Next after Siti Hasnah is Mohamed Sheriff. He is my oldest brother though he is the third in line. There was another sister in between them, Siti Sakinah whose name Siti Hasnah picked for her first born who is also the one we will be visiting in a couple of days. So off we went, my brother and I. It was to the immigration department headquarters at the Sultan Abdul Samad building in Shah Alam. Did I get the name right? Never mind. There we met a senior officer who filled the forms for me. Name please. I handed him my IC. Occupation? I told him that I am self employed. Manager, he filled in the blanks. That gave me something to smile about.
After all it was quite hectic. My sons were only 4 and 2 years old. I am about to leave them for a far away country for my sister’s sake but they make it out like they were doing me a favour. I had just started a business in Klang. At the Great Wall supermarket building cum bus station. The shop on the ground floor facing the junction belonged to my wife’s cousin. He was into souveniers and I fall into his plans perfectly. And here I am about to abandon it to go to Saudi Arabia.
A few minutes later the officer handed me a dark brown covered passport marked Emergency Passport Malaysia. He must be my brother’s tennis partner or something. It all took us only a few minutes but the man in the photograph in that passport sure looked dashing. Wonder where the other ones were.
Mother was there. Father too. Step mum also. My boys and the whole of my wife’s family including her grandma were there at the old Subang International Airport. I did not have one grand mama since I was four. But one grand dad who was more occupied doting Datok K in Sungai Petani. Ha ha ha. Grand dad from my father’s side passed away when I was in primary school. I remember my father cried when the local constabulary brought him the news at our government quarters home one night. I think that was the only time I saw his tears.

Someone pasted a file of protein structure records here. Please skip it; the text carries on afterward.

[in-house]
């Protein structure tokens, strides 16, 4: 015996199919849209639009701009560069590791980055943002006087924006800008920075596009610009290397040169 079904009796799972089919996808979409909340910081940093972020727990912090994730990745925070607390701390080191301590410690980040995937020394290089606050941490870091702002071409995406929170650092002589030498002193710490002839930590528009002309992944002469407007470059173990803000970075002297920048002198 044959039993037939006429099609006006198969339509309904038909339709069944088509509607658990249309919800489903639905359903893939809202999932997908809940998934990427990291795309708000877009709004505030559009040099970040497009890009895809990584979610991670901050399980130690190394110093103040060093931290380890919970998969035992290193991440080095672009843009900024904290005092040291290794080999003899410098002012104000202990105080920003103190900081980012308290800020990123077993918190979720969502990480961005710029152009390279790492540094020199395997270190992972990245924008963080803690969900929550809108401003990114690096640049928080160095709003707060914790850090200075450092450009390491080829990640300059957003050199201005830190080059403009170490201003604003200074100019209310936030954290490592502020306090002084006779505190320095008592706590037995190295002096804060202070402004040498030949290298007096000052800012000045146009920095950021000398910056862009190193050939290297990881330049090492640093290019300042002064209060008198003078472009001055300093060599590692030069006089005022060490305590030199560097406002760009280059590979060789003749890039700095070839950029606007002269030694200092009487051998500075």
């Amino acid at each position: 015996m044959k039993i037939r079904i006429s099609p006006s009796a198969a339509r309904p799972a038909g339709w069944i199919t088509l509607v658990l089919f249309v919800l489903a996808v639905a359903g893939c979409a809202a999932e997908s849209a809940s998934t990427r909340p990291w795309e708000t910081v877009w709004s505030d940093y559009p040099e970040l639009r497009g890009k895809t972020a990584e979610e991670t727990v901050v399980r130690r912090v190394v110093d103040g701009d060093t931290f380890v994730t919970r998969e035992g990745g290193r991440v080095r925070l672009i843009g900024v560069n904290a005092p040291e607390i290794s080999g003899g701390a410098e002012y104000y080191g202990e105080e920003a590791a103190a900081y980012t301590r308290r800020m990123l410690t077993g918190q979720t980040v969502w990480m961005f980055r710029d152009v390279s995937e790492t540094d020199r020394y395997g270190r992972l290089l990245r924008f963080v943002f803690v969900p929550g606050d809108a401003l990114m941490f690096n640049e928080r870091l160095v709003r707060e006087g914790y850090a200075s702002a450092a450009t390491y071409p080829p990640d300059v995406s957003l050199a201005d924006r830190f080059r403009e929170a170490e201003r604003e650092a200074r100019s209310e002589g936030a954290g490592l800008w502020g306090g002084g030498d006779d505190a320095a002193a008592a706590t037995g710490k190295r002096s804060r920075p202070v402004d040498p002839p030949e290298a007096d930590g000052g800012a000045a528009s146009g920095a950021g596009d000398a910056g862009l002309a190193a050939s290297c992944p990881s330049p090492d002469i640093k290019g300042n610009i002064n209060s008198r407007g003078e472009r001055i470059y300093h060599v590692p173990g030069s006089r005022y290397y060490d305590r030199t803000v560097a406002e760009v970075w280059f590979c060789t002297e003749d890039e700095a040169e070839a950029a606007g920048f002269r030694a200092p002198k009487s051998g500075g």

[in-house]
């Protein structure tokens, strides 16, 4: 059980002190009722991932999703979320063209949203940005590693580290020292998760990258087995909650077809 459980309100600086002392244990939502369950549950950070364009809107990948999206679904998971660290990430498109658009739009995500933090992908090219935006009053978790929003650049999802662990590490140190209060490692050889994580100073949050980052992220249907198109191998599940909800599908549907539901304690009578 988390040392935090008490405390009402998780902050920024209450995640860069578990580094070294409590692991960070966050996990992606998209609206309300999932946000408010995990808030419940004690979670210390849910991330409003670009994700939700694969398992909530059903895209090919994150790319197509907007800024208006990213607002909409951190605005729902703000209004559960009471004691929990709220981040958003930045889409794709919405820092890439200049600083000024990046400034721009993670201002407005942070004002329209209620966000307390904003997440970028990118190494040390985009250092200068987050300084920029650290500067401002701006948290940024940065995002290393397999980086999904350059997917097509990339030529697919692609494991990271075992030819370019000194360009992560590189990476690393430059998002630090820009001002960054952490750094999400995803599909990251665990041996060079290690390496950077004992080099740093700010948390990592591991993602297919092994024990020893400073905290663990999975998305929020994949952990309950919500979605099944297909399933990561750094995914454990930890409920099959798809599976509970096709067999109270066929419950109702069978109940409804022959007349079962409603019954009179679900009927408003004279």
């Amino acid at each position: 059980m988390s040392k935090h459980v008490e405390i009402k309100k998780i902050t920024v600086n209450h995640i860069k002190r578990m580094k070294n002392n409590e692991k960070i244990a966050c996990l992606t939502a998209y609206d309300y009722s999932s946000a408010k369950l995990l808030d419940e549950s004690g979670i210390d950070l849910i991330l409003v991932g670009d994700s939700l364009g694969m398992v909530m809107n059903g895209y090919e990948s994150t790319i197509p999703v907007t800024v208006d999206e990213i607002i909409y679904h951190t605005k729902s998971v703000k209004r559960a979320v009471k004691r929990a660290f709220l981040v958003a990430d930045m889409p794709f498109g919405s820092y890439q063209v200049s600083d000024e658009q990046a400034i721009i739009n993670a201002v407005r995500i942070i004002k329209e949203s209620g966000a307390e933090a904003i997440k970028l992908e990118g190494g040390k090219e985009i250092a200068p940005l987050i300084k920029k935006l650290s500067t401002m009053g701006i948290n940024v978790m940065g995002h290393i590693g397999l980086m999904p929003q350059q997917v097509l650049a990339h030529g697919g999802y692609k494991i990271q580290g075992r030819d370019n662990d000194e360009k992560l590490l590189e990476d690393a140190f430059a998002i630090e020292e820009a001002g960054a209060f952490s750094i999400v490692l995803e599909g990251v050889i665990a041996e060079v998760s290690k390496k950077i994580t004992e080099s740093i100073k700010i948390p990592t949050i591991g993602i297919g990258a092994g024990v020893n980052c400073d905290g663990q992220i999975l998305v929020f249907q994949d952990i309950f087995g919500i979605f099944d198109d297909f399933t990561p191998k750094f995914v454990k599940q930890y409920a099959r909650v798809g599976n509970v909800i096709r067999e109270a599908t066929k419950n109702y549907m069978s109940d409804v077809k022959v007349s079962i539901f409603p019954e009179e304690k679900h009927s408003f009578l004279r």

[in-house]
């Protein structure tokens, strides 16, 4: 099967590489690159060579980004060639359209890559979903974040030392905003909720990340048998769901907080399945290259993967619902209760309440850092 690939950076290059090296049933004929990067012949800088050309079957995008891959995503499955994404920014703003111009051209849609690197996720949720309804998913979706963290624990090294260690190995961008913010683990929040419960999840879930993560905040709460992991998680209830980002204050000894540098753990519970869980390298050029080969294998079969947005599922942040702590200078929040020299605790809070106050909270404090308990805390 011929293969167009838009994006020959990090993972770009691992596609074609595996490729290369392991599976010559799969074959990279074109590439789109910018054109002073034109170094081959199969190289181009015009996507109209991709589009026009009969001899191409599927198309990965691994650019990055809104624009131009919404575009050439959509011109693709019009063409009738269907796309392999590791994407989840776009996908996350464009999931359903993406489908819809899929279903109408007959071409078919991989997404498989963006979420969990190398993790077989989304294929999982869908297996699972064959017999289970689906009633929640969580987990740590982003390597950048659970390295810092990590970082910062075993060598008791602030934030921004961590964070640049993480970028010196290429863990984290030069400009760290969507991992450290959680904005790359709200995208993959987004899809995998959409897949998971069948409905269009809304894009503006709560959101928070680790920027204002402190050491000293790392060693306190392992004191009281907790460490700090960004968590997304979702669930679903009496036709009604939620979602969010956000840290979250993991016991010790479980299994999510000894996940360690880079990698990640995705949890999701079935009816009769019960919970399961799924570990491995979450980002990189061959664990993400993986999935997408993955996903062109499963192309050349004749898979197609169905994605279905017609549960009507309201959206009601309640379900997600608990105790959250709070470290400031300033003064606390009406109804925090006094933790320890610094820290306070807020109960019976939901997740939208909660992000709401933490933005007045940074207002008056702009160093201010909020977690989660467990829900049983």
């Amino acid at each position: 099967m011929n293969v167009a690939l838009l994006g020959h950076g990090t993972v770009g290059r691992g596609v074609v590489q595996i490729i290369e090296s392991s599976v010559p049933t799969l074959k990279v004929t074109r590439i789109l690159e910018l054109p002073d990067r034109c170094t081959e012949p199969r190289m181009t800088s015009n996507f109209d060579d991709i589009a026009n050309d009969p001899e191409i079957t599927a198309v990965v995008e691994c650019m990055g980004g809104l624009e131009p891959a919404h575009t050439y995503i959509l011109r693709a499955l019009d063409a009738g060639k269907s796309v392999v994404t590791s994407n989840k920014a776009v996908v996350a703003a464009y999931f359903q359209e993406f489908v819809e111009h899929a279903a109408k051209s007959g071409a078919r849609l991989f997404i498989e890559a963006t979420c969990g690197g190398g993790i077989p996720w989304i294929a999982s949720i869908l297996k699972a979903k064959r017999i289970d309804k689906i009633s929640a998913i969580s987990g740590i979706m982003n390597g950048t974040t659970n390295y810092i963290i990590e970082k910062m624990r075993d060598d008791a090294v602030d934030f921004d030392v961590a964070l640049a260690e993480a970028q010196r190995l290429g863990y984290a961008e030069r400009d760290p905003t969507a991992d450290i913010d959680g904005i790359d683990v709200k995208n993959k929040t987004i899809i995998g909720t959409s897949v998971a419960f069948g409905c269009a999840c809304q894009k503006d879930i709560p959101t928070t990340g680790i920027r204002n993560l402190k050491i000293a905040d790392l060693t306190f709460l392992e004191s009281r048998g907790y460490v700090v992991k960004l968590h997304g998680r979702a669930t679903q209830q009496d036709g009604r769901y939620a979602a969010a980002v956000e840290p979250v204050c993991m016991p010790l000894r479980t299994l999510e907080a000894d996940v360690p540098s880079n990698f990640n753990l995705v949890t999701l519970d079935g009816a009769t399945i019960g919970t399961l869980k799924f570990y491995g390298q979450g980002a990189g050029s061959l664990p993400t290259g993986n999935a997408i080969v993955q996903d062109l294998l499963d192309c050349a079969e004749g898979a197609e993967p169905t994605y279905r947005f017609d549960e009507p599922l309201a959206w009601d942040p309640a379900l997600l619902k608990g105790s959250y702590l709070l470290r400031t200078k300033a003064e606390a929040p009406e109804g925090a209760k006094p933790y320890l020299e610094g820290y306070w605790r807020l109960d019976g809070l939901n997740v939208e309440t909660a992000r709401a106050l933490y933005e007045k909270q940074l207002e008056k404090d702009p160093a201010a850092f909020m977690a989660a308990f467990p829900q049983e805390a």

Some passengers were already in their ihram. But I chose to change in flight mid journey.
I was handed a camera. It was my brother in law, Lieutenant Colonel Meor Omar Baki. He later became full Colonel and heads the payroll department of the whole of the royal armed forces. UGAT. Urusan Gaji Angkatan Tentera. We took photographs, farewell photographs. They were destine to not see the light of day that night. More of that later in another story.
My wife still would not let me kiss her in public (err,, it's my ex wife now). But I kissed her mother’s forehead, shook her father’s hands then hugged my boys, toddlers still. I took both of them into my arms. I still carried them into the house even when they were in primary school. Whenever we return late after an outing. Then it was through the gates for us.
That was the first time I was flying. Words of advice up to my nose ringing in my ears, circling in my head. Remember to do this or that. Say that prayer. Don't forget this or that. I had 240 riyals on me. Courtesy of my Sheriff. He gave me six hundred ringgits but told me to hand over four hundred to my wife. First thing I spent it on were a couple of cartons of Marlboro Lights, in-flight. They didn’t have Benson and Hedges on Saudi Air.
The plane was barely filled. only a handful of passengers. And the seats were larger it seems. My sister told me that. At the back end were a couple of boys visiting their parents for christmas. Now its all coming back to me.
We’ll meet again some time soon.